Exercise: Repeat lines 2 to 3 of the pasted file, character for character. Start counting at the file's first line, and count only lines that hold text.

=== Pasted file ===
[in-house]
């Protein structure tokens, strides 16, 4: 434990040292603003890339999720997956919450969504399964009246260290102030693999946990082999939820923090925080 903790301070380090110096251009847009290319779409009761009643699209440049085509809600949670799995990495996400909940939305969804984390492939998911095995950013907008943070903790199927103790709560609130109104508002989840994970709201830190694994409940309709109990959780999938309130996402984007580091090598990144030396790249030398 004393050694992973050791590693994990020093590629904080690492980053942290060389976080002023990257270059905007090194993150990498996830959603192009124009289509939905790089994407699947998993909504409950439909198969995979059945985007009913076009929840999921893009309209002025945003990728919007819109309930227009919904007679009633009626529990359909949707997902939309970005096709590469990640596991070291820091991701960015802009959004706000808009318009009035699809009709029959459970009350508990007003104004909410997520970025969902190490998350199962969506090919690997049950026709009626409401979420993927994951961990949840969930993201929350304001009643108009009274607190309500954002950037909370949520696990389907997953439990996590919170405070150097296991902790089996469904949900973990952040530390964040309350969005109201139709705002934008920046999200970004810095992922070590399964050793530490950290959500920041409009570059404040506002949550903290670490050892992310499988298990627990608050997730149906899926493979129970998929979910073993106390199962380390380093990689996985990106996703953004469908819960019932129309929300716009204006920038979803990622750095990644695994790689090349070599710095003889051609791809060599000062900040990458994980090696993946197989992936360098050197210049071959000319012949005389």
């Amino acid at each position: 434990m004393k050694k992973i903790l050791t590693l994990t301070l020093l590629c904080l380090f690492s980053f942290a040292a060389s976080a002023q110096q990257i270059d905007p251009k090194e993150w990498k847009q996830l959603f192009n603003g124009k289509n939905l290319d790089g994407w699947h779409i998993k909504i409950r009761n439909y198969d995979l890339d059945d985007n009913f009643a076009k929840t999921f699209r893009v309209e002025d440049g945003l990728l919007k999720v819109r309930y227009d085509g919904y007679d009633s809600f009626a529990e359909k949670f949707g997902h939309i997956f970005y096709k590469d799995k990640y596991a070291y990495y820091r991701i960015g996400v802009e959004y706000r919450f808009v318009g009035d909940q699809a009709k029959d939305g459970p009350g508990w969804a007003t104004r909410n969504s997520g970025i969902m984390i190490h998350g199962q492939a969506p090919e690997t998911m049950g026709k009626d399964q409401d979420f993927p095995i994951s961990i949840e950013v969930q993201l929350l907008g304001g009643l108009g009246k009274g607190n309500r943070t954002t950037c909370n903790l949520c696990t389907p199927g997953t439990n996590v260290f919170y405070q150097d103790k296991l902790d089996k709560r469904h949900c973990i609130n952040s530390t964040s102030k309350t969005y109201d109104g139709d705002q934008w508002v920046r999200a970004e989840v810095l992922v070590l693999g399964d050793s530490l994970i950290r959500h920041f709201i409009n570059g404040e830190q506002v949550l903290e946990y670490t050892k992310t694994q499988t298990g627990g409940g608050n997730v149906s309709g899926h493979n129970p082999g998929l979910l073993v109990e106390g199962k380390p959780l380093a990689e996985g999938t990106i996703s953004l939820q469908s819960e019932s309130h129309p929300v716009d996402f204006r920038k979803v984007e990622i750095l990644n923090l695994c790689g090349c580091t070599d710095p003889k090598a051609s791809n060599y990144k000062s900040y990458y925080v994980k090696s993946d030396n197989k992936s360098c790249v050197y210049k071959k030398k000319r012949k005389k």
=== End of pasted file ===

């Protein structure tokens, strides 16, 4: 434990040292603003890339999720997956919450969504399964009246260290102030693999946990082999939820923090925080 903790301070380090110096251009847009290319779409009761009643699209440049085509809600949670799995990495996400909940939305969804984390492939998911095995950013907008943070903790199927103790709560609130109104508002989840994970709201830190694994409940309709109990959780999938309130996402984007580091090598990144030396790249030398 004393050694992973050791590693994990020093590629904080690492980053942290060389976080002023990257270059905007090194993150990498996830959603192009124009289509939905790089994407699947998993909504409950439909198969995979059945985007009913076009929840999921893009309209002025945003990728919007819109309930227009919904007679009633009626529990359909949707997902939309970005096709590469990640596991070291820091991701960015802009959004706000808009318009009035699809009709029959459970009350508990007003104004909410997520970025969902190490998350199962969506090919690997049950026709009626409401979420993927994951961990949840969930993201929350304001009643108009009274607190309500954002950037909370949520696990389907997953439990996590919170405070150097296991902790089996469904949900973990952040530390964040309350969005109201139709705002934008920046999200970004810095992922070590399964050793530490950290959500920041409009570059404040506002949550903290670490050892992310499988298990627990608050997730149906899926493979129970998929979910073993106390199962380390380093990689996985990106996703953004469908819960019932129309929300716009204006920038979803990622750095990644695994790689090349070599710095003889051609791809060599000062900040990458994980090696993946197989992936360098050197210049071959000319012949005389």
């Amino acid at each position: 434990m004393k050694k992973i903790l050791t590693l994990t301070l020093l590629c904080l380090f690492s980053f942290a040292a060389s976080a002023q110096q990257i270059d905007p251009k090194e993150w990498k847009q996830l959603f192009n603003g124009k289509n939905l290319d790089g994407w699947h779409i998993k909504i409950r009761n439909y198969d995979l890339d059945d985007n009913f009643a076009k929840t999921f699209r893009v309209e002025d440049g945003l990728l919007k999720v819109r309930y227009d085509g919904y007679d009633s809600f009626a529990e359909k949670f949707g997902h939309i997956f970005y096709k590469d799995k990640y596991a070291y990495y820091r991701i960015g996400v802009e959004y706000r919450f808009v318009g009035d909940q699809a009709k029959d939305g459970p009350g508990w969804a007003t104004r909410n969504s997520g970025i969902m984390i190490h998350g199962q492939a969506p090919e690997t998911m049950g026709k009626d399964q409401d979420f993927p095995i994951s961990i949840e950013v969930q993201l929350l907008g304001g009643l108009g009246k009274g607190n309500r943070t954002t950037c909370n903790l949520c696990t389907p199927g997953t439990n996590v260290f919170y405070q150097d103790k296991l902790d089996k709560r469904h949900c973990i609130n952040s530390t964040s102030k309350t969005y109201d109104g139709d705002q934008w508002v920046r999200a970004e989840v810095l992922v070590l693999g399964d050793s530490l994970i950290r959500h920041f709201i409009n570059g404040e830190q506002v949550l903290e946990y670490t050892k992310t694994q499988t298990g627990g409940g608050n997730v149906s309709g899926h493979n129970p082999g998929l979910l073993v109990e106390g199962k380390p959780l380093a990689e996985g999938t990106i996703s953004l939820q469908s819960e019932s309130h129309p929300v716009d996402f204006r920038k979803v984007e990622i750095l990644n923090l695994c790689g090349c580091t070599d710095p003889k090598a051609s791809n060599y990144k000062s900040y990458y925080v994980k090696s993946d030396n197989k992936s360098c790249v050197y210049k071959k030398k000319r012949k005389k």